Location: Cereal Disease LabTitle: Kinome expansion in the Fusarium oxysporum species complex driven by accessory chromosomes Author
|Deiuilo, Gregory - University Of Massachusetts|
|Guo, Li - University Of Massachusetts|
|Zhang, Yong - University Of Massachusetts|
|Goldberg, Jonathan - Broad Institute Of Mit/harvard|
|Kistler, H - Corby|
|Ma, Li-jun - University Of Massachusetts|
Submitted to: mSphere
Publication Type: Peer Reviewed Journal
Publication Acceptance Date: 5/23/2018
Publication Date: 6/13/2018
Citation: Deiuilo, G.A., Guo, L., Zhang, Y., Goldberg, J.M., Kistler, H.C., Ma, L. 2018. Kinome expansion in the Fusarium oxysporum species complex driven by accessory chromosomes. mSphere. 3(3):e00231-18. https://doi.org/10.1128/mSphere.00231-18.
DOI: https://doi.org/10.1128/mSphere.00231-18 Interpretive Summary: The fungus Fusarium oxysporum causes wilt disease on many plants and is adapted to survive a wide range of conditions. In addition, F. oxysporum is recognized as an emerging opportunistic fungal pathogen infecting immunocompromised humans. The capacity of these fungi to sense their environment and host undoubtedly plays a role in the ability to cause disease. We have examined the proteins that allow the fungus to sense its environment in 12 F. oxysporum isolates and identified protein variants that distinguish F. oxysporum from other fungi, as well as different isolates from one another. The abundance of the proteins involved in environmental signal relay and regulating cellular responses set Fusarium apart from other related fungi. Though the function of many of these proteins is still unclear, their specific proliferation implicates them as resulting from forces which have shaped genome and that distinguish this pathogen from other fungi. These proteins thus may serve as targets to exploit in order to combat disease.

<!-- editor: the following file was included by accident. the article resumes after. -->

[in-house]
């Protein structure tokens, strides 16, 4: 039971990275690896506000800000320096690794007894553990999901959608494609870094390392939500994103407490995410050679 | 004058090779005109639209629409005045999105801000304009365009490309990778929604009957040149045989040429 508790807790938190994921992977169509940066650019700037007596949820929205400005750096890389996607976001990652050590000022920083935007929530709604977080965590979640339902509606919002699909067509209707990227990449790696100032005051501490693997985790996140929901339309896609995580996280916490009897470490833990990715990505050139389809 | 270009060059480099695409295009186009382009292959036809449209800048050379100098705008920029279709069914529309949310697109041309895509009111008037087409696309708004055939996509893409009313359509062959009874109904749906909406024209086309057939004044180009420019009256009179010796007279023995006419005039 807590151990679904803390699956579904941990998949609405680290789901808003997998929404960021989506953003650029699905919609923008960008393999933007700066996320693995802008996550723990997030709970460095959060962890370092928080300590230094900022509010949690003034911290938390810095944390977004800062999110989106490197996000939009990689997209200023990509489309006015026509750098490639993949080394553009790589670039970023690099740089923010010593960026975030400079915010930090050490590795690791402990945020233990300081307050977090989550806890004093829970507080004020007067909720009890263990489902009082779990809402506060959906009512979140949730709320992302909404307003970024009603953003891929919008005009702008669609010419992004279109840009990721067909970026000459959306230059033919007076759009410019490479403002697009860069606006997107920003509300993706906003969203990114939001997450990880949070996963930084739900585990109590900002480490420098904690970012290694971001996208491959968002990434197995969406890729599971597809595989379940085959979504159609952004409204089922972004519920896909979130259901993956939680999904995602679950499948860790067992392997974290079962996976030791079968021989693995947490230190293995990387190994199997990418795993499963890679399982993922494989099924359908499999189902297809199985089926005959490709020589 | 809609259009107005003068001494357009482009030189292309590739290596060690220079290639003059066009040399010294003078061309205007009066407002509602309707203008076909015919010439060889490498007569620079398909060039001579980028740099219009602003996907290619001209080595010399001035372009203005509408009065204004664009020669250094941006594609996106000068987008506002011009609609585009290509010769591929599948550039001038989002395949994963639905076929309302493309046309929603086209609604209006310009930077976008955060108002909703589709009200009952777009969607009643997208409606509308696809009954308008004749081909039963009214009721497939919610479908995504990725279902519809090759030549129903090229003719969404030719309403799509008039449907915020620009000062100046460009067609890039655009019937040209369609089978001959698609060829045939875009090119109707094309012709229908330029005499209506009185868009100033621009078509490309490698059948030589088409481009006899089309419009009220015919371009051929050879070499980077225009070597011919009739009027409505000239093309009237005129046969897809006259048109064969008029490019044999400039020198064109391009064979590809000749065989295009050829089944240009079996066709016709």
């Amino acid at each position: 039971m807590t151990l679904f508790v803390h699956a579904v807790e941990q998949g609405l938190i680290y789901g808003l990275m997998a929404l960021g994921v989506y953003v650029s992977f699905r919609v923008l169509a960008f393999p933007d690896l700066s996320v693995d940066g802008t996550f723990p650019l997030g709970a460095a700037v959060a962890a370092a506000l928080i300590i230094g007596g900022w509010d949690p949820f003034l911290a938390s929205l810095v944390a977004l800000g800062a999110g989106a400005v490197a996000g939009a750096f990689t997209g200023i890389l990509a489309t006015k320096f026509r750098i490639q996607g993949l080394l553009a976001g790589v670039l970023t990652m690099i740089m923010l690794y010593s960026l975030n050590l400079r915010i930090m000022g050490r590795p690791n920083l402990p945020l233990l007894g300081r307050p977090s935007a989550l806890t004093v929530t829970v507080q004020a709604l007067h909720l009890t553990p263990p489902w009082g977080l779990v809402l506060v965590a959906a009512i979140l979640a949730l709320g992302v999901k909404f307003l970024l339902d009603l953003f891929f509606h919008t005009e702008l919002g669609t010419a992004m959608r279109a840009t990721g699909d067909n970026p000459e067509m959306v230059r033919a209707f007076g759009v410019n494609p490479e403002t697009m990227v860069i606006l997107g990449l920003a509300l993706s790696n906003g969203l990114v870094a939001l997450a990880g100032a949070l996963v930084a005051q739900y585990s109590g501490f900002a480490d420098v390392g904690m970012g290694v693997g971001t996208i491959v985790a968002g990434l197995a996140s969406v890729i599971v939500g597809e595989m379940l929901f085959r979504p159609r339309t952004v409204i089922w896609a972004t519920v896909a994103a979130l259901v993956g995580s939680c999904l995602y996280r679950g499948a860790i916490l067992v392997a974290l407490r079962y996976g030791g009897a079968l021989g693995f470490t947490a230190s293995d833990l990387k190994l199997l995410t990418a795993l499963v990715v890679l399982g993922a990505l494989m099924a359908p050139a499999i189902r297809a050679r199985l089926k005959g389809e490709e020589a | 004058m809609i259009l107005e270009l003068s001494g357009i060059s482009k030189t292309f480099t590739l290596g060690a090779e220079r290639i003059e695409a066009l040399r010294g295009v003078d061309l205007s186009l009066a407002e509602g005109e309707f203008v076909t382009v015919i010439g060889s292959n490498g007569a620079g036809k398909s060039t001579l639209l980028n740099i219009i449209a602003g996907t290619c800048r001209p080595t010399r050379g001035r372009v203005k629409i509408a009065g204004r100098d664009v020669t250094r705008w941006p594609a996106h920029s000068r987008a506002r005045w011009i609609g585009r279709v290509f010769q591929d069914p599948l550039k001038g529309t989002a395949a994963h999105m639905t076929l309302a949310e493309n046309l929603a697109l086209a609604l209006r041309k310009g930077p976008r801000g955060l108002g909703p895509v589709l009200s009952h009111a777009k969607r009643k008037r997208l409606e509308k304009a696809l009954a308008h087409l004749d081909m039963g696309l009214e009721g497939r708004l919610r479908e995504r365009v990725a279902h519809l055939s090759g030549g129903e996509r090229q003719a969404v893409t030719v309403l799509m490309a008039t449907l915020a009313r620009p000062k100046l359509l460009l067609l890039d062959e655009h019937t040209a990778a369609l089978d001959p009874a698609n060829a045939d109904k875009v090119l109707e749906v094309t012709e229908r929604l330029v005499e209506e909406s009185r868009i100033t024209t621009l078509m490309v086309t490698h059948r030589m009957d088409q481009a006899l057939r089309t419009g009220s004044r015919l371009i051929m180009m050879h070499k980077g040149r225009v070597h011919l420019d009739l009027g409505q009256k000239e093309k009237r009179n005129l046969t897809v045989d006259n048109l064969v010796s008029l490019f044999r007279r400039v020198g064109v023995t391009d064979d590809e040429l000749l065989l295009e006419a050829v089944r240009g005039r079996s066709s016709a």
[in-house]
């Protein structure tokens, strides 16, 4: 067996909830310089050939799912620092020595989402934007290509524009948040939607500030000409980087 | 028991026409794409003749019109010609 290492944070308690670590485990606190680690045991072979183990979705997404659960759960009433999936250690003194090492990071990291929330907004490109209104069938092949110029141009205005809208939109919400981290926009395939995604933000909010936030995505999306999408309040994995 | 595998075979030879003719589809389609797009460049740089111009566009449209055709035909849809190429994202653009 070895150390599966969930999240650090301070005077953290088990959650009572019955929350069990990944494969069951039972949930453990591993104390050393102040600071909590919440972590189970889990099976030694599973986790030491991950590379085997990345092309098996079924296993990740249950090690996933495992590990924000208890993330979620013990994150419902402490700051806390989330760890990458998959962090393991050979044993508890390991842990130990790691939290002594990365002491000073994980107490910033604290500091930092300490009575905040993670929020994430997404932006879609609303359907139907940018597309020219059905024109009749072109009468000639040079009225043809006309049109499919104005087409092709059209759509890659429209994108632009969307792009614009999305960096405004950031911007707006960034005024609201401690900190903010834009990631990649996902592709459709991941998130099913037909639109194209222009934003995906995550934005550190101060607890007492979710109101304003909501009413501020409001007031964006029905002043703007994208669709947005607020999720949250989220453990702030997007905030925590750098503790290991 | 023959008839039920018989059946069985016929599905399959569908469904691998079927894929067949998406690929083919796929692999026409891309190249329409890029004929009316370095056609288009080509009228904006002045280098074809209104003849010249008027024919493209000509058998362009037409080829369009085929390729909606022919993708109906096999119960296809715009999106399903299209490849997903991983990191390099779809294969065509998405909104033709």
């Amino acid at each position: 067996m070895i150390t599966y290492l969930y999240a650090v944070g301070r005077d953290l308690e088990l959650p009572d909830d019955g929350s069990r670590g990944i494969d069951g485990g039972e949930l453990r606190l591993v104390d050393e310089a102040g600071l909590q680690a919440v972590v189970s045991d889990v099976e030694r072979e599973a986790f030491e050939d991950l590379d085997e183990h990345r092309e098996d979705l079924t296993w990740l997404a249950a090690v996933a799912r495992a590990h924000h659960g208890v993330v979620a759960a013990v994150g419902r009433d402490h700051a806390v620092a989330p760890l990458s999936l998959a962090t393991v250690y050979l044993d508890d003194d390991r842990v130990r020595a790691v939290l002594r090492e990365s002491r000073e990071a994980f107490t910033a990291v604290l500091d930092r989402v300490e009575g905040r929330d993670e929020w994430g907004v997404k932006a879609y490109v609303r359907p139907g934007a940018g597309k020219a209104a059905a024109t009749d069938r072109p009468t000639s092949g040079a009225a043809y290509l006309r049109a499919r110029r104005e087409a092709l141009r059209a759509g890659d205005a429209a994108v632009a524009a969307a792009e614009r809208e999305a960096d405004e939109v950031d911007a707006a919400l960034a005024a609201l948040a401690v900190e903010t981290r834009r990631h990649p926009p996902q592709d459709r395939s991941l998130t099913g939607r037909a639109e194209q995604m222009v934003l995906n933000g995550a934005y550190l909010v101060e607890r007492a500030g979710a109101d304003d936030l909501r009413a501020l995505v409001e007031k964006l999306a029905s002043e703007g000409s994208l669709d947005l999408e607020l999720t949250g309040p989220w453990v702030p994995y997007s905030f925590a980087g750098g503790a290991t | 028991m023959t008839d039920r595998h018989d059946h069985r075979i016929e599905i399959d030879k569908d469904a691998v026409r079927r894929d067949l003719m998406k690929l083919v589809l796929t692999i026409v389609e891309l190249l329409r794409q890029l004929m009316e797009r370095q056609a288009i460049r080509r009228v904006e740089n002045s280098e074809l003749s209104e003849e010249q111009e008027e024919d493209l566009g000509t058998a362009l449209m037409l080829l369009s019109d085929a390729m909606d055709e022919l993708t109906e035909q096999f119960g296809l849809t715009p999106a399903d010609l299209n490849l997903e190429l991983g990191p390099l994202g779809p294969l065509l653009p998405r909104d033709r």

Technical Abstract: The Fusarium oxysporum species complex (FOSC) is a group of soil-borne pathogens causing severe disease in over one hundred plant hosts, while individual strains exhibit strong host specificity. Both chromosome transfer and comparative genomics experiments have demonstrated that lineage-specific (LS) chromosomes contribute to the host specific pathogenicity. However, little is known about the functional importance of genes encoded in these LS chromosomes. Focusing on signaling transduction, this study compared kinomes of 12 F. oxysporum isolates, including both plant and human pathogens and one non-pathogenic biocontrol strain, with seven additional publicly available ascomycete genomes. Overall, F. oxysporum kinomes are the largest, facilitated in part by the acquisitions of the LS chromosomes. The comparative study identified 99 kinases that are present in almost all examined fungal genomes, forming the core signaling network of ascomycete fungi. Compared to the conserved ascomycete kinome, the expansion of the F. oxysporum kinome occurs in several kinases families such as Histidine kinases that are involved in environmental signal sensing and TOR kinase that mediates cellular responses. Comparative kinome analysis suggests a convergent evolution that shapes individual F. oxysporum isolates with an enhanced and unique capacity for environmental perception and associated downstream responses.